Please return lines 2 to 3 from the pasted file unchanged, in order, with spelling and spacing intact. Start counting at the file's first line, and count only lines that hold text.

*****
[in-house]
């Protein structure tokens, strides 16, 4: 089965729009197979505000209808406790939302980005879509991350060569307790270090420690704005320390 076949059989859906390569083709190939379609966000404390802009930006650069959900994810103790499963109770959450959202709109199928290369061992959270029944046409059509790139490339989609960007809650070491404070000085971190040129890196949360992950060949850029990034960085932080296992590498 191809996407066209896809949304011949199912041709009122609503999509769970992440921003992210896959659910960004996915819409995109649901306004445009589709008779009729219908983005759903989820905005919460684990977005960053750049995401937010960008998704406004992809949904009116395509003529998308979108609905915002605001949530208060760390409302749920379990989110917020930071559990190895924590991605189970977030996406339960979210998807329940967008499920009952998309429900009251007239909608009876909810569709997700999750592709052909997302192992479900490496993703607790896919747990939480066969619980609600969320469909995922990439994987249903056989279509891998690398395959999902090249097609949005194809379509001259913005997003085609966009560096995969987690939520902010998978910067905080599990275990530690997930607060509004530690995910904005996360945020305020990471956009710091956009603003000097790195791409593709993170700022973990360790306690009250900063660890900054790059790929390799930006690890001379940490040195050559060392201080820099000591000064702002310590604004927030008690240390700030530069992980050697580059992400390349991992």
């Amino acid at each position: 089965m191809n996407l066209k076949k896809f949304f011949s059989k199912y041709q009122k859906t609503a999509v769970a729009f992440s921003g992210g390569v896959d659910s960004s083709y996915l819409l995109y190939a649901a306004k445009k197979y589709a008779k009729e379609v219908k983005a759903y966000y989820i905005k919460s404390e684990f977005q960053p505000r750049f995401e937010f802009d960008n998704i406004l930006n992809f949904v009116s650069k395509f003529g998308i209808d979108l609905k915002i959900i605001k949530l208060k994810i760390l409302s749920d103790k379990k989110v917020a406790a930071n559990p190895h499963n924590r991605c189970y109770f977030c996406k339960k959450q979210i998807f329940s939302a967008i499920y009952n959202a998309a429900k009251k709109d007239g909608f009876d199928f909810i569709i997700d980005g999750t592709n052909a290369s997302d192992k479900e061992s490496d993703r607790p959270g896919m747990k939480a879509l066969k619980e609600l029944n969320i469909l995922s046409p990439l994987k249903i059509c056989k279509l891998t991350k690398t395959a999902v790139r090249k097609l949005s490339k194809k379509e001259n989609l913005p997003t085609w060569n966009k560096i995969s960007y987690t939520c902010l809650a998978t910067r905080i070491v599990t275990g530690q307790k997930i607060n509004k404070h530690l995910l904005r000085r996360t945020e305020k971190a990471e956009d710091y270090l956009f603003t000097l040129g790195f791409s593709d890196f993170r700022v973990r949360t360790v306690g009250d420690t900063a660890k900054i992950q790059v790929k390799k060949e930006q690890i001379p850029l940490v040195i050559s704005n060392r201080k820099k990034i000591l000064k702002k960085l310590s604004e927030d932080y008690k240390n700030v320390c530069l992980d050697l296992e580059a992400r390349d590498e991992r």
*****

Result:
């Protein structure tokens, strides 16, 4: 089965729009197979505000209808406790939302980005879509991350060569307790270090420690704005320390 076949059989859906390569083709190939379609966000404390802009930006650069959900994810103790499963109770959450959202709109199928290369061992959270029944046409059509790139490339989609960007809650070491404070000085971190040129890196949360992950060949850029990034960085932080296992590498 191809996407066209896809949304011949199912041709009122609503999509769970992440921003992210896959659910960004996915819409995109649901306004445009589709008779009729219908983005759903989820905005919460684990977005960053750049995401937010960008998704406004992809949904009116395509003529998308979108609905915002605001949530208060760390409302749920379990989110917020930071559990190895924590991605189970977030996406339960979210998807329940967008499920009952998309429900009251007239909608009876909810569709997700999750592709052909997302192992479900490496993703607790896919747990939480066969619980609600969320469909995922990439994987249903056989279509891998690398395959999902090249097609949005194809379509001259913005997003085609966009560096995969987690939520902010998978910067905080599990275990530690997930607060509004530690995910904005996360945020305020990471956009710091956009603003000097790195791409593709993170700022973990360790306690009250900063660890900054790059790929390799930006690890001379940490040195050559060392201080820099000591000064702002310590604004927030008690240390700030530069992980050697580059992400390349991992």
């Amino acid at each position: 089965m191809n996407l066209k076949k896809f949304f011949s059989k199912y041709q009122k859906t609503a999509v769970a729009f992440s921003g992210g390569v896959d659910s960004s083709y996915l819409l995109y190939a649901a306004k445009k197979y589709a008779k009729e379609v219908k983005a759903y966000y989820i905005k919460s404390e684990f977005q960053p505000r750049f995401e937010f802009d960008n998704i406004l930006n992809f949904v009116s650069k395509f003529g998308i209808d979108l609905k915002i959900i605001k949530l208060k994810i760390l409302s749920d103790k379990k989110v917020a406790a930071n559990p190895h499963n924590r991605c189970y109770f977030c996406k339960k959450q979210i998807f329940s939302a967008i499920y009952n959202a998309a429900k009251k709109d007239g909608f009876d199928f909810i569709i997700d980005g999750t592709n052909a290369s997302d192992k479900e061992s490496d993703r607790p959270g896919m747990k939480a879509l066969k619980e609600l029944n969320i469909l995922s046409p990439l994987k249903i059509c056989k279509l891998t991350k690398t395959a999902v790139r090249k097609l949005s490339k194809k379509e001259n989609l913005p997003t085609w060569n966009k560096i995969s960007y987690t939520c902010l809650a998978t910067r905080i070491v599990t275990g530690q307790k997930i607060n509004k404070h530690l995910l904005r000085r996360t945020e305020k971190a990471e956009d710091y270090l956009f603003t000097l040129g790195f791409s593709d890196f993170r700022v973990r949360t360790v306690g009250d420690t900063a660890k900054i992950q790059v790929k390799k060949e930006q690890i001379p850029l940490v040195i050559s704005n060392r201080k820099k990034i000591l000064k702002k960085l310590s604004e927030d932080y008690k240390n700030v320390c530069l992980d050697l296992e580059a992400r390349d590498e991992r």